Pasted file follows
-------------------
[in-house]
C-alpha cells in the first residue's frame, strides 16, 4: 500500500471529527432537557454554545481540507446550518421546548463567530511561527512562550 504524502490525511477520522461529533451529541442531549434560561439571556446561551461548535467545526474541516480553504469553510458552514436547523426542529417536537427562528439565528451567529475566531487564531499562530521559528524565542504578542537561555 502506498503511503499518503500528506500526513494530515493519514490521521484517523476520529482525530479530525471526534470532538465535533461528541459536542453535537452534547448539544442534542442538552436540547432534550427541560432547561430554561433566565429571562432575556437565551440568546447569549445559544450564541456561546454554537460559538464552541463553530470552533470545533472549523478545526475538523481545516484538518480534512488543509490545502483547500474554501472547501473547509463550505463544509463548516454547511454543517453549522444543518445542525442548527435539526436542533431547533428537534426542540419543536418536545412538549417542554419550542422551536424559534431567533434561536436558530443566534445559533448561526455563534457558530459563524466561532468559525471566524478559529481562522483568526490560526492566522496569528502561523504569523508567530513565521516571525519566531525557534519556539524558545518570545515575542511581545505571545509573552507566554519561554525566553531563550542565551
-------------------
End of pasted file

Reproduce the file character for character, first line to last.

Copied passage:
[in-house]
C-alpha cells in the first residue's frame, strides 16, 4: 500500500471529527432537557454554545481540507446550518421546548463567530511561527512562550 504524502490525511477520522461529533451529541442531549434560561439571556446561551461548535467545526474541516480553504469553510458552514436547523426542529417536537427562528439565528451567529475566531487564531499562530521559528524565542504578542537561555 502506498503511503499518503500528506500526513494530515493519514490521521484517523476520529482525530479530525471526534470532538465535533461528541459536542453535537452534547448539544442534542442538552436540547432534550427541560432547561430554561433566565429571562432575556437565551440568546447569549445559544450564541456561546454554537460559538464552541463553530470552533470545533472549523478545526475538523481545516484538518480534512488543509490545502483547500474554501472547501473547509463550505463544509463548516454547511454543517453549522444543518445542525442548527435539526436542533431547533428537534426542540419543536418536545412538549417542554419550542422551536424559534431567533434561536436558530443566534445559533448561526455563534457558530459563524466561532468559525471566524478559529481562522483568526490560526492566522496569528502561523504569523508567530513565521516571525519566531525557534519556539524558545518570545515575542511581545505571545509573552507566554519561554525566553531563550542565551